Debt bondage

“Some of it derives from a peculiar form of racism that is socio-economic,” Nadim Houry from the Human Rights Watch (HRW) explains. In colloquial Arabic, black people are referred to as abed, which means slave. Maids are seen as property that perform the work that people in the Middle East won’t do themselves.” This form of racism is perhaps best illustrated on the Lebanese beaches where in summertime, you have signs that read; “no domestic workers,” he adds.

Some doctors in Lebanon believe that it is the isolation that has driven some women to commit suicide by jumping from highrise buildings. But the police reports, seen by this paper, are often unclear and in a number of cases, authorities have too quickly concluded that the young women had fallen off buildings while they were cleaning windows.

“Other people have tried to pass off the suicides among migrant workers in the Ethiopian community saying they were crazy and have higher suicide rates anyway,” Nadim Houry at HRW explained in an interview.

In an attempt to halt the number of deaths, Ethiopia recently imposed restrictions on travel to Lebanon. But this only applies to women who are offered a minimum wage that is below $100 per month, and rather than help the situation, it is believed to have fuelled trafficking through third countries like Yemen, a Trafficking in Persons (TIP)-report has found out. The same report argued that by definition, movement of people from one country to another, under coercion and exploitation, is trafficking.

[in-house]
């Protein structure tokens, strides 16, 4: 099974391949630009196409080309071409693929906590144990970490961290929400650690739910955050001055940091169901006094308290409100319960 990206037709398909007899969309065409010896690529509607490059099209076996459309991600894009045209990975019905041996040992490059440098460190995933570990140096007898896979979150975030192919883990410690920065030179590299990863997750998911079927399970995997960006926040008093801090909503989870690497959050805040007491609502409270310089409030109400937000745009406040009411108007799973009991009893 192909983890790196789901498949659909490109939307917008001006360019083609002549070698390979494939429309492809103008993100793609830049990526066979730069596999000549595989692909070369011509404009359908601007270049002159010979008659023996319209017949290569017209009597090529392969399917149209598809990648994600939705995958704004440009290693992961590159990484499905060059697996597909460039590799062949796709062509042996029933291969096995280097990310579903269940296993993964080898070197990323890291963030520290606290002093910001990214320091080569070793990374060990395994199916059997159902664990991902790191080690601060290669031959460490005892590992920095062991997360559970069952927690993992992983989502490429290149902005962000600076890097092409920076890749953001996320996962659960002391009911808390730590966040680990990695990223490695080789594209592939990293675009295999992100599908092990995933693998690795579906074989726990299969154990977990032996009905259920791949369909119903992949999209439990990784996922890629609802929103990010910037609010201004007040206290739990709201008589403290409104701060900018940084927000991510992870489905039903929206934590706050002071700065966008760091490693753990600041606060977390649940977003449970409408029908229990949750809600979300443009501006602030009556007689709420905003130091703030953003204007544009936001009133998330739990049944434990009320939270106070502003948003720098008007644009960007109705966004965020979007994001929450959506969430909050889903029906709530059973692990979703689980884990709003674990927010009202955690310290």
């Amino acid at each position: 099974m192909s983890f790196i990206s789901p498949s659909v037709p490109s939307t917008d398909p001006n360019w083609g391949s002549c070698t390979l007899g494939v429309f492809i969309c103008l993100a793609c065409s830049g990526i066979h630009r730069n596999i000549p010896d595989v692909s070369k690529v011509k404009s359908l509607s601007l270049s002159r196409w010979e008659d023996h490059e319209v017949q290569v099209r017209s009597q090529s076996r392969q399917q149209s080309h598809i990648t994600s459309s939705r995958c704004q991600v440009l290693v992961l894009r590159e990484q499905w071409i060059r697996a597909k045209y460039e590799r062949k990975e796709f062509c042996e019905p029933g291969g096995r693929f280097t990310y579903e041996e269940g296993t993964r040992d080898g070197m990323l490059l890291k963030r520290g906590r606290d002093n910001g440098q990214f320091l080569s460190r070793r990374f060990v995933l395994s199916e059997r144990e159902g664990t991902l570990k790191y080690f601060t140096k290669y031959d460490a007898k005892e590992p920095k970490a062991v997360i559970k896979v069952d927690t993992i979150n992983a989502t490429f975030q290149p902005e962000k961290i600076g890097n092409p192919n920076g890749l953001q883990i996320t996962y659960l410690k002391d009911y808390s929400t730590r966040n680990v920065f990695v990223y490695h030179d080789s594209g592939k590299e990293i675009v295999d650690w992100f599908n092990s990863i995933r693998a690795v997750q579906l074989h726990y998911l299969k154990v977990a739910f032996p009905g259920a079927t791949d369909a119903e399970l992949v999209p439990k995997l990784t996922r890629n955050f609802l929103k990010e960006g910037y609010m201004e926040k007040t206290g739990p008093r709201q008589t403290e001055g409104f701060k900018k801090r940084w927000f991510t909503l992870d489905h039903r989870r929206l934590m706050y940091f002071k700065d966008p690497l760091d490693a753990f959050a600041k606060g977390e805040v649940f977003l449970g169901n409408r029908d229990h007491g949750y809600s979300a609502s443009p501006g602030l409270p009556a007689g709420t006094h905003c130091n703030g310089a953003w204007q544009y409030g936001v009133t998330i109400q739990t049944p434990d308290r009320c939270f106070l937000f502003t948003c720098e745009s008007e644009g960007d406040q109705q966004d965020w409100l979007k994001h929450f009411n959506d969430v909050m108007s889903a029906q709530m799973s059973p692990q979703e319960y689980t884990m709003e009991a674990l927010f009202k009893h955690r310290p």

Unable to leave out of debt bondage and illegal exploitation by host families, as well as agencies, many of the women who come to the Middle East end up in prison.

Legal hurdles

In Lebanon, the women are kept in the General Security Retention Centre, an underground prison with no natural light or ventilation, and no hot water, and “aggressive and brutal” male guards.

It is the least transparent prison in Lebanon, in contravention of Lebanese law.

“We could be up to 60 people in one cell at times,” Abebe explained, and adding: “The hygiene was a nightmare and there were no female guardians. At that time of month, women cannot get pads. It was horrible and degrading. They made you move around handcuffed and treated us like villains. Yes, I would rather die than go back there.

Abebe now lives in a legal limbo unable to return to Ethiopia, caught in a debt-bondage between her former host-family, who filed a counter report of theft when she went to the police, and General Security for overstaying her visa. But she has no work permit and cannot get legal representation. She was unable to continue the conversation.

New legislation has been approved in Bahrain, Jordan and Lebanon, but there is no body to enforce the law due to an absent state, lack of clarity and lack of protection against abuse.

Lebanon has been added to the US State Department human trafficking tier 2 watchlist for coercion and exploitation.